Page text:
Friday, April 21, 2017

Only a cog

British munitions factory, Chilwell
It is easy to forget the sheer scale of the Great War. The numbers tell the tale: over 32 million artillery shells were fired during the battle of Verdun; over 3,000 artillery guns were used by the Allies during the Third Battle of Ypres; during the battle of High Wood on August 24, 1916, it is estimated that 10 British machine guns fired over 1 million rounds in 12 hours.  The human toll was also staggering: over 35 million were killed or wounded, and on average, 230 soldiers died each hour of every day during a conflict that lasted over four years.*

Men were dwarfed by the scale of a war such as the world had never seen before. Gilbert Frankau’s poem “Ammunition Column” considers one man’s place in a modern, industrial war.

Ammunition Column

I am only a cog in a giant machine, a link of an endless chain:
And the rounds are drawn, and the rounds are fired, and the empties return again;
Railroad, lorry, and limber; battery, column, and park;
To the shelf where the set fuse waits the breech, from the quay where the shells embark.
We have watered and fed, and eaten our beef; the long dull day drags by.
As I sit here watching our “Archibalds”** strafing an empty sky;
Puff and flash on the far-off blue round the speck one guesses the plane—

Smoke and spark of the gun-machine that is fed by the endless chain.
The Great Black Cloud (detail), by Kerr Eby 

I am only a cog in a giant machine, a little link in the chain,
Waiting a word from the wagon-lines that the guns are hungry again:—

Column-wagon to battery-wagon, and battery-wagon to gun;
To the loader kneeling 'twixt trail and wheel from the shops where the steam-lathes run.
There's a lone mule braying against the line where the mud cakes fetlock-deep!
There's a lone soul humming a hint of a song in the barn where the drivers sleep;
And I hear the pash of the orderly's horse as he canters him down the lane—

Another cog in the gun-machine, a link in the selfsame chain.

I am only a cog in a giant machine, but a vital link in the chain;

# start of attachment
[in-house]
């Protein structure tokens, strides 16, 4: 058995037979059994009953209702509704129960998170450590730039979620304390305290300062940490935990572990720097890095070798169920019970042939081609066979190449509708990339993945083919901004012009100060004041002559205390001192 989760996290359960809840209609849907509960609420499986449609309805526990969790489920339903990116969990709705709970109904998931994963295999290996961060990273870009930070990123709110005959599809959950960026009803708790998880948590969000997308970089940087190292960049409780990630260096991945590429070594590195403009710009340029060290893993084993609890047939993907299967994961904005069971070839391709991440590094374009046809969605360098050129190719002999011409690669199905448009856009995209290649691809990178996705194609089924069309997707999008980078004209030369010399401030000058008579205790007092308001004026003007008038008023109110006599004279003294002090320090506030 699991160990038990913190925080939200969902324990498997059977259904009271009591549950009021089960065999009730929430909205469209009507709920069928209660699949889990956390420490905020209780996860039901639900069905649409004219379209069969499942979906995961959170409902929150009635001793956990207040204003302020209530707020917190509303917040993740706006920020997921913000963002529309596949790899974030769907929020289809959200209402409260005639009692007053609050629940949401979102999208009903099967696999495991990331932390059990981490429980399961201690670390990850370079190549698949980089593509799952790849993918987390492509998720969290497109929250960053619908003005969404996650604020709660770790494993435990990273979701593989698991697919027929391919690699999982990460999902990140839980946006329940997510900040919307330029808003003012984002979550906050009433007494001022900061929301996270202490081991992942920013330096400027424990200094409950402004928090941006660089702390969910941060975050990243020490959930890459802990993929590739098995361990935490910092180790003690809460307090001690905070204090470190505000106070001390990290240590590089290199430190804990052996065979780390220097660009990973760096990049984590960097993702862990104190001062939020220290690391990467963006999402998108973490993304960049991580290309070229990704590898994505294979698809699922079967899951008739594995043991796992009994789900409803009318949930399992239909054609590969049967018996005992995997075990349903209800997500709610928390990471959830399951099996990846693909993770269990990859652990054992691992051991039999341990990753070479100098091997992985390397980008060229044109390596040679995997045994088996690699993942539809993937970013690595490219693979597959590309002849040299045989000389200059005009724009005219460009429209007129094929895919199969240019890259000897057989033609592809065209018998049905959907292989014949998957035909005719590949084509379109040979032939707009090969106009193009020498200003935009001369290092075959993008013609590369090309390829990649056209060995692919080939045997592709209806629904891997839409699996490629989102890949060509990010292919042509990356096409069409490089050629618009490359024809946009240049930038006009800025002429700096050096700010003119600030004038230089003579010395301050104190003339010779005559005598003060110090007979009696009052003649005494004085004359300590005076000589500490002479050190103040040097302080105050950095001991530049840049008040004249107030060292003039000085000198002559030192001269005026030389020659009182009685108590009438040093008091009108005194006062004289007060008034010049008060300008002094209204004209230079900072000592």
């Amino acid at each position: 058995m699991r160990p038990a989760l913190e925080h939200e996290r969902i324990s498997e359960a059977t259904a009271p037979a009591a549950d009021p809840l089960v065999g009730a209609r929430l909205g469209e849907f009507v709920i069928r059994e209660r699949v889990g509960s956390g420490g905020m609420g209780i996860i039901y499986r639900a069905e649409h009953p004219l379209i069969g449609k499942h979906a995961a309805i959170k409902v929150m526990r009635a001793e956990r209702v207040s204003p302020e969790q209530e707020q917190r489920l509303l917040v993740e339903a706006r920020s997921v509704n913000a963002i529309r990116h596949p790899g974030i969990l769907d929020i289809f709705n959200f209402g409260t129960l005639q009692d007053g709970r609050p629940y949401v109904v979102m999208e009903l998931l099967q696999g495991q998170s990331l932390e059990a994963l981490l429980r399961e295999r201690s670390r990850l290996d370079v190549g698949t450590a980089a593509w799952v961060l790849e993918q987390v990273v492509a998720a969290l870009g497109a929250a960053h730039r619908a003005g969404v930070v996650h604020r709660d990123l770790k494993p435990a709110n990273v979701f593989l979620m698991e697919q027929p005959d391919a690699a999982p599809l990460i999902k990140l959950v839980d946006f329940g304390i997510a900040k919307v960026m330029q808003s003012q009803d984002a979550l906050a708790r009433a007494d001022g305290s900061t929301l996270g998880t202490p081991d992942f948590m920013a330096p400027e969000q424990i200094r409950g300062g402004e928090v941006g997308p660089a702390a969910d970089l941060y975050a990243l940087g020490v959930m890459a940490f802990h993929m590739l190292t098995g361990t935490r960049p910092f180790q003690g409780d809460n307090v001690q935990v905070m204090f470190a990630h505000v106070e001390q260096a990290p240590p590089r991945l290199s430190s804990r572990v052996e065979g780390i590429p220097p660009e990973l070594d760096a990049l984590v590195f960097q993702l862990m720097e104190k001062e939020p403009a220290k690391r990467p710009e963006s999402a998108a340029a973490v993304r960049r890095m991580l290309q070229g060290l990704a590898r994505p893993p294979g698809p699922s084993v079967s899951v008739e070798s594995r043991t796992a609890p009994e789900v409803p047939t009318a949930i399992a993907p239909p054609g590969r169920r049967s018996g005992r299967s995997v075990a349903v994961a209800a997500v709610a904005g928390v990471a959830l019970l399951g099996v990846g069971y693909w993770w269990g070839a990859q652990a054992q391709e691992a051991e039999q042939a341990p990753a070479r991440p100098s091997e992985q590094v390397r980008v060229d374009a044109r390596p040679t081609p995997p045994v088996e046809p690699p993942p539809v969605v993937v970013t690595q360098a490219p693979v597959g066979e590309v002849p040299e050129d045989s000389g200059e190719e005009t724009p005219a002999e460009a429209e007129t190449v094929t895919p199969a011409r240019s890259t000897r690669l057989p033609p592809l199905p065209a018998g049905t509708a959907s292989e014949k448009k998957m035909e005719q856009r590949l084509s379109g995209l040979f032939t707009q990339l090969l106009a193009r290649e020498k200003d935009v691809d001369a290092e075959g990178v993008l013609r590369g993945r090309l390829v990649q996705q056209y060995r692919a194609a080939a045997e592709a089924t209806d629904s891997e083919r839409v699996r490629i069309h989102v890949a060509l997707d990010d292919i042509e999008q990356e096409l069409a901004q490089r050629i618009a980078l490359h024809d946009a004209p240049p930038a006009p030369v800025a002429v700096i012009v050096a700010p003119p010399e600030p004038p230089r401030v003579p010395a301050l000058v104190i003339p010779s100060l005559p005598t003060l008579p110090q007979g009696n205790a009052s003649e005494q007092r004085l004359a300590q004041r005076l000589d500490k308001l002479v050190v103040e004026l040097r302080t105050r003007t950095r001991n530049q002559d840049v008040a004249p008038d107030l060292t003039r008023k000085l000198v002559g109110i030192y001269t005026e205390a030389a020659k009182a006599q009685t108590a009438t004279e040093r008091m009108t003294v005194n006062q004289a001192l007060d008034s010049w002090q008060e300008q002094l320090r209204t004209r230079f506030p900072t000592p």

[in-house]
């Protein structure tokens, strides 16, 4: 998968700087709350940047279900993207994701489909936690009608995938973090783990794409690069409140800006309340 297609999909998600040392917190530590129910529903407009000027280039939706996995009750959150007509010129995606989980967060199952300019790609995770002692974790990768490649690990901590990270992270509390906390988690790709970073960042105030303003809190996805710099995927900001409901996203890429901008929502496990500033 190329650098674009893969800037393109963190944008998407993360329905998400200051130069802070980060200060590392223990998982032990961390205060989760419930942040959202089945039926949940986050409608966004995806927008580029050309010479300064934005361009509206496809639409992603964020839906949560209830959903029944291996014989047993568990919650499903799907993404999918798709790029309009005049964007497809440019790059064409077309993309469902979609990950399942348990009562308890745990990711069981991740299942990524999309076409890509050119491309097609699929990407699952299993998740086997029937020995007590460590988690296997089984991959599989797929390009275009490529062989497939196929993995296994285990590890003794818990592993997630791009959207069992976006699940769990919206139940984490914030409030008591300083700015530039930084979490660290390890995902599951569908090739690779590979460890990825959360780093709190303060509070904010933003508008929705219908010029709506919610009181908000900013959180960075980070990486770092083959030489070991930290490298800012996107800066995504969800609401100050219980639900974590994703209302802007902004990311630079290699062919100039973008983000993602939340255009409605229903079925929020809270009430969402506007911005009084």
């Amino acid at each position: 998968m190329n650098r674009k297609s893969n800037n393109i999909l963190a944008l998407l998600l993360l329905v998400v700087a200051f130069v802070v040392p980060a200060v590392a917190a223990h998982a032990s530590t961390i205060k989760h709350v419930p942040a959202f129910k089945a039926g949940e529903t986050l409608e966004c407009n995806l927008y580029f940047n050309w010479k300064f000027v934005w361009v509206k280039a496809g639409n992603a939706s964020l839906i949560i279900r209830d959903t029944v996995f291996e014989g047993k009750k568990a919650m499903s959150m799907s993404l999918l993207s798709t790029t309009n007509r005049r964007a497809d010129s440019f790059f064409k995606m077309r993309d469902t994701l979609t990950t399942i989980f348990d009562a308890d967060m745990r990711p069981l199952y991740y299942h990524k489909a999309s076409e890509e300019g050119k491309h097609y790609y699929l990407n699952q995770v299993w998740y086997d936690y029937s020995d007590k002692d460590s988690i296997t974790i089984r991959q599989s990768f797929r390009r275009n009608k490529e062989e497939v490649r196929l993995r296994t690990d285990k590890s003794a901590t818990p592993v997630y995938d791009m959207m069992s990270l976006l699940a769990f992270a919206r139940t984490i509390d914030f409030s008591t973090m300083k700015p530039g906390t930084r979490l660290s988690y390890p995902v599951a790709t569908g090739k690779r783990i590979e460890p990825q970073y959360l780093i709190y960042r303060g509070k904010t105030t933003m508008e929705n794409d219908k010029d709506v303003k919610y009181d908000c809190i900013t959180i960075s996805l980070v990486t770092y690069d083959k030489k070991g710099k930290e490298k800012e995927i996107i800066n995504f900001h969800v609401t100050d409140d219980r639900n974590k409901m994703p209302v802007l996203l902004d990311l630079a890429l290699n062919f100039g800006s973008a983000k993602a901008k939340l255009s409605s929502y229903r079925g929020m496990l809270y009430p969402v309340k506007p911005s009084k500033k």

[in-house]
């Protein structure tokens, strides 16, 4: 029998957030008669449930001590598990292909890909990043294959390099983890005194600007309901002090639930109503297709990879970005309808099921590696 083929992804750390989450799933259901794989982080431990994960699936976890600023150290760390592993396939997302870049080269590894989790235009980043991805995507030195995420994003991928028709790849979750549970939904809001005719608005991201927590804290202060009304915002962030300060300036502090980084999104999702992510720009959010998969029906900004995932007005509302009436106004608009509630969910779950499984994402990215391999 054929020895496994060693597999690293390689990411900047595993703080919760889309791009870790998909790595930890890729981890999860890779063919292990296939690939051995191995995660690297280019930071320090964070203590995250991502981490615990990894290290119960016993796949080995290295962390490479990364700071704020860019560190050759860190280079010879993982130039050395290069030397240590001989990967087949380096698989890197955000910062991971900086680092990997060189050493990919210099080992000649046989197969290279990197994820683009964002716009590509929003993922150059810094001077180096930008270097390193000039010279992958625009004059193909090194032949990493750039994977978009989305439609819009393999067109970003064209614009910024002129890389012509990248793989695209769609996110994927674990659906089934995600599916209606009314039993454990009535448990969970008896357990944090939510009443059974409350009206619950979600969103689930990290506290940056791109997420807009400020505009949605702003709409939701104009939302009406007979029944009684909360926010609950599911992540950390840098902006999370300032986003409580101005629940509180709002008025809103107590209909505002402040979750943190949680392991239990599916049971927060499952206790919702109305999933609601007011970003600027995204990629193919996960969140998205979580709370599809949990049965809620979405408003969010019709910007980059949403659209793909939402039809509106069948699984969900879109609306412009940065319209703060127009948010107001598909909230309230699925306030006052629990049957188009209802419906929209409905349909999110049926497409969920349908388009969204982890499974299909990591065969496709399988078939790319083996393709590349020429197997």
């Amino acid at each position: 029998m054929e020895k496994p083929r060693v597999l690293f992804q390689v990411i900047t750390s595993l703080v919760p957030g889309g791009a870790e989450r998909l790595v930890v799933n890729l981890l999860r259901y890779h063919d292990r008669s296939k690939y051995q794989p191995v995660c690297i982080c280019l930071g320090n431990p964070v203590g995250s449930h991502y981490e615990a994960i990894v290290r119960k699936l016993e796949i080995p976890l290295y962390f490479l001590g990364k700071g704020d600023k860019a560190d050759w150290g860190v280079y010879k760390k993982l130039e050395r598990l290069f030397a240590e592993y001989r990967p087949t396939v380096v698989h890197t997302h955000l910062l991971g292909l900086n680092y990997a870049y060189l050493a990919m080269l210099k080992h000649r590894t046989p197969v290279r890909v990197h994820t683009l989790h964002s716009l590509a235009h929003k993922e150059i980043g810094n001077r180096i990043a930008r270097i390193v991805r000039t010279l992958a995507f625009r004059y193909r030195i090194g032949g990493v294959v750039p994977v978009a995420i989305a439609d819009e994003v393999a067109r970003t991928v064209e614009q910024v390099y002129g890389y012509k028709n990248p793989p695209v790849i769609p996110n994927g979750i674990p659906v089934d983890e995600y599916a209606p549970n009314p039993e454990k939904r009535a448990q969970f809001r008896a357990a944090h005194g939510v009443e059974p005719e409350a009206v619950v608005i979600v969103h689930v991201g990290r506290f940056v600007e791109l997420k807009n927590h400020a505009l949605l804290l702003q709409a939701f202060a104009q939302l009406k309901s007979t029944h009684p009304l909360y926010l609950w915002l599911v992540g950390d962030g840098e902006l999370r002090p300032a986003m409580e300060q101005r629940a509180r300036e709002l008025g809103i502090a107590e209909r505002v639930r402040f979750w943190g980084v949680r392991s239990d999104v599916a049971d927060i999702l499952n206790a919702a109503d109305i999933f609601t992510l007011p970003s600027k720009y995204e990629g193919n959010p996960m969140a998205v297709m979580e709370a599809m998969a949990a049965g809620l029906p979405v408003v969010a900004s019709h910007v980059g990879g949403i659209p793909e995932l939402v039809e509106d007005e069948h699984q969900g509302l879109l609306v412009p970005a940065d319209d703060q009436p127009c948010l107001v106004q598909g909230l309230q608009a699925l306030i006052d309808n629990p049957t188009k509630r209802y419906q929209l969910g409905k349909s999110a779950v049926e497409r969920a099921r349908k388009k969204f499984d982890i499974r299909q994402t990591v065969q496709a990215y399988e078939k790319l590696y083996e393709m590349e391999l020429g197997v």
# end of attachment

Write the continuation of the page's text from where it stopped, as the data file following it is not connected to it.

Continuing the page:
And the Captain has sent from the wagon-line to fill his wagons again;—

From wagon-limber to gunpit dump; from loader's forearm at breech,
To the working-party that melts away when the shrapnel bullets screech.

So the restless section pulls out once more in column of route from the right,
At the tail of a blood-red afternoon; so the flux of another night
Bears back the wagons we fill at dawn to the sleeping column again . . .
Cog on cog in the gun-machine, link on link in the chain!

In Frankau’s poem, the war has taken on a monstrous life of its own: the guns are insatiably hungry and must be fed. The poem’s regular meter sounds like a drumbeat, signaling the inevitability of the conflict’s relentless advance.
Men are reduced to machine parts as they work to satisfy the appetite of the war and its endless demand for ammunition. Everything and everyone appears small and subservient to the Great War.  The mule, the horse, the lone soul humming song: all are merely links and cogs in the chain of mechanized killing.  The grim irony is that in stoking the engines of war and prolonging its life, the men ensure that the killing will continue.  War feeds on human lives. 

Gilbert Frankau joined the British Army shortly after the war began in 1914 and was transferred to the Royal Field artillery in early 1915.  He fought at Loos, Ypres, and the Somme, but left the army “on account of ill-health contracted on active service” in February of 1918.†

Frankau is sometimes omitted from collections of war poetry for being “politically dubious.” WWI scholar Tim Kendall notes that the writer “hated the Germans with an intensity matched only by his master, Rudyard Kipling.”††  And yet Ferenc Békássy, a Hungarian soldier fighting for Germany’s ally, shared Frankau’s sense of the way in which the war was making all men into replaceable parts. In his poem “1914,” Békássy also protested “that he was not a unit, a pawn whose place can be filled.”  
*Scott Addington, The Great War 100, The History Press, 2014.
**Anti-aircraft fire. This link explains that the term likely originated from a music hall song. 
London Gazette, 19 February 1918. 
††Tim Kendall, “Gilbert Frankau” on the blog War Poetry. 

1 comment:

  1. This world has seen and known far too many Cities of Fear. These days Aleppo and Mosul are all over the place (and our hearts). One hundred years ago Frankau's City of Fear was our beloved and deplored Ypres, my home from home.